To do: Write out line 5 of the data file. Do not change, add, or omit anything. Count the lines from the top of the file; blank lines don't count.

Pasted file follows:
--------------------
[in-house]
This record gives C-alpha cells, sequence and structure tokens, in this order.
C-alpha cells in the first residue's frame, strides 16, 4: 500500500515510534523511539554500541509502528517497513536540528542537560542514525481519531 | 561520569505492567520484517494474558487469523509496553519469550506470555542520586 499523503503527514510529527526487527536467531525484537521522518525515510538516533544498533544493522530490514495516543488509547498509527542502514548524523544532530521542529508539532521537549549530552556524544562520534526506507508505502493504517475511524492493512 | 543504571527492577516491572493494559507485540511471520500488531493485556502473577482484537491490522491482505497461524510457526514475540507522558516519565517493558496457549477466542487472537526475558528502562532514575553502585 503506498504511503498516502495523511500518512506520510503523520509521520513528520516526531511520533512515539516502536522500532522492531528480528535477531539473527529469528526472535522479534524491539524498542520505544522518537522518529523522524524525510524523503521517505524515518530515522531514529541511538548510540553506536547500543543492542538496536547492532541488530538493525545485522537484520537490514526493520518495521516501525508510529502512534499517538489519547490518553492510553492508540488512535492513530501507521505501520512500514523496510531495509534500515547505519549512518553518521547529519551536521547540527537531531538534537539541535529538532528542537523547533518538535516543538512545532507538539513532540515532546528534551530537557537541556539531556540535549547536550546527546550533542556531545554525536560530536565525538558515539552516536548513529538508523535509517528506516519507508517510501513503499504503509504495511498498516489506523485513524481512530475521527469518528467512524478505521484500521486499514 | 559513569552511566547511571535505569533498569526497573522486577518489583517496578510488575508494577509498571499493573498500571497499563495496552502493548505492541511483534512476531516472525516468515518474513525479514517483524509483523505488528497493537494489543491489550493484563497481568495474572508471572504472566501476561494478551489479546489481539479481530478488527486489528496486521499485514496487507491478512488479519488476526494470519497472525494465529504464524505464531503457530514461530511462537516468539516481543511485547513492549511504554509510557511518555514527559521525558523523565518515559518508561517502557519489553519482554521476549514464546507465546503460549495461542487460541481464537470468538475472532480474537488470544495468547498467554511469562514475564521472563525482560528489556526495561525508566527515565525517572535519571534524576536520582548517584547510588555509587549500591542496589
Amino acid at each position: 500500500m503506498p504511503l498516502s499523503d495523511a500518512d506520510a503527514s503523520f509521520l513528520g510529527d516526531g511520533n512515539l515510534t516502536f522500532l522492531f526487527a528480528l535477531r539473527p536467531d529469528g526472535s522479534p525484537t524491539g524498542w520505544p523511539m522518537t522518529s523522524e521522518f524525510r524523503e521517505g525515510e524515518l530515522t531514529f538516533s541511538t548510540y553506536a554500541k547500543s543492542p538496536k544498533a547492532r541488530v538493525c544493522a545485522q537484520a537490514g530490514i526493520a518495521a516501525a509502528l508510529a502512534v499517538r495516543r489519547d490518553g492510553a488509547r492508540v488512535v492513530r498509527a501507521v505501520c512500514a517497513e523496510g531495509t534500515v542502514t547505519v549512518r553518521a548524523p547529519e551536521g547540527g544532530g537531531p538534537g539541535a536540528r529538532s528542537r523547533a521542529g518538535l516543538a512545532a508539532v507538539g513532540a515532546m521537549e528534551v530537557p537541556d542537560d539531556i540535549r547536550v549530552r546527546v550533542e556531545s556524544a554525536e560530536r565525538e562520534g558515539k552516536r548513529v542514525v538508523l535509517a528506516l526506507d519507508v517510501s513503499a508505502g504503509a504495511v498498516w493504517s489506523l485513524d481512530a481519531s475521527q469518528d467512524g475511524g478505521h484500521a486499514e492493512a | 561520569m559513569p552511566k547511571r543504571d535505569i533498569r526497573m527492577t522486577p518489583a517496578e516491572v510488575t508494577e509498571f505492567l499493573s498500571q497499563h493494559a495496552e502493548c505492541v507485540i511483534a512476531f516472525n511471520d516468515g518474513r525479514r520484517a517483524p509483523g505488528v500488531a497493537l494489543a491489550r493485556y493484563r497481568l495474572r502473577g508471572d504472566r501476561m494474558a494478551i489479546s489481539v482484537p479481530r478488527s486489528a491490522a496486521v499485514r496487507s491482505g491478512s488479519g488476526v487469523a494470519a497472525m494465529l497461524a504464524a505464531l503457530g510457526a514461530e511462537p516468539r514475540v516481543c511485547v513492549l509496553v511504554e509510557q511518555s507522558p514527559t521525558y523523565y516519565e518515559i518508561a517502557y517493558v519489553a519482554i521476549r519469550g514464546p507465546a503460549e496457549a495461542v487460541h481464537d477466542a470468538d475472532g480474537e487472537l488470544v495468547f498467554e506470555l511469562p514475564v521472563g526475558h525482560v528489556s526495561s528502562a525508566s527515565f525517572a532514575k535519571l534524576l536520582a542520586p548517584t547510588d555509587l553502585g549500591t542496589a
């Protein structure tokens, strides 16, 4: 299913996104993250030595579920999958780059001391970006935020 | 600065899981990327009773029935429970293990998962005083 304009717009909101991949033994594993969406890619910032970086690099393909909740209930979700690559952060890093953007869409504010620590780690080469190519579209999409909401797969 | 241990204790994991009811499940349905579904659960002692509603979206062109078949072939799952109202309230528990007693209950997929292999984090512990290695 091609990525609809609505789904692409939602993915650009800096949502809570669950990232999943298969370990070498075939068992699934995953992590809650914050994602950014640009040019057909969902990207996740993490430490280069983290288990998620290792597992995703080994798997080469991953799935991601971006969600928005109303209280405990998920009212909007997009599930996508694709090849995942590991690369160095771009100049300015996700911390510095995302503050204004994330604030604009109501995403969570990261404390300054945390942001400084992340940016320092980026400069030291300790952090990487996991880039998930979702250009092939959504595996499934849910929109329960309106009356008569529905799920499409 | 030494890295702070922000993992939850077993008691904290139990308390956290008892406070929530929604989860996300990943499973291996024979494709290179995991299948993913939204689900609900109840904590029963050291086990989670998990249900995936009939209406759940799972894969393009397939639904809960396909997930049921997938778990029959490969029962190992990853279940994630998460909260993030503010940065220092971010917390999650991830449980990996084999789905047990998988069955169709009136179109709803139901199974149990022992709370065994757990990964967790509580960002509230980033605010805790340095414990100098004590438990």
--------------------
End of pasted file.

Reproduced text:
């Protein structure tokens, strides 16, 4: 299913996104993250030595579920999958780059001391970006935020 | 600065899981990327009773029935429970293990998962005083 304009717009909101991949033994594993969406890619910032970086690099393909909740209930979700690559952060890093953007869409504010620590780690080469190519579209999409909401797969 | 241990204790994991009811499940349905579904659960002692509603979206062109078949072939799952109202309230528990007693209950997929292999984090512990290695 091609990525609809609505789904692409939602993915650009800096949502809570669950990232999943298969370990070498075939068992699934995953992590809650914050994602950014640009040019057909969902990207996740993490430490280069983290288990998620290792597992995703080994798997080469991953799935991601971006969600928005109303209280405990998920009212909007997009599930996508694709090849995942590991690369160095771009100049300015996700911390510095995302503050204004994330604030604009109501995403969570990261404390300054945390942001400084992340940016320092980026400069030291300790952090990487996991880039998930979702250009092939959504595996499934849910929109329960309106009356008569529905799920499409 | 030494890295702070922000993992939850077993008691904290139990308390956290008892406070929530929604989860996300990943499973291996024979494709290179995991299948993913939204689900609900109840904590029963050291086990989670998990249900995936009939209406759940799972894969393009397939639904809960396909997930049921997938778990029959490969029962190992990853279940994630998460909260993030503010940065220092971010917390999650991830449980990996084999789905047990998988069955169709009136179109709803139901199974149990022992709370065994757990990964967790509580960002509230980033605010805790340095414990100098004590438990």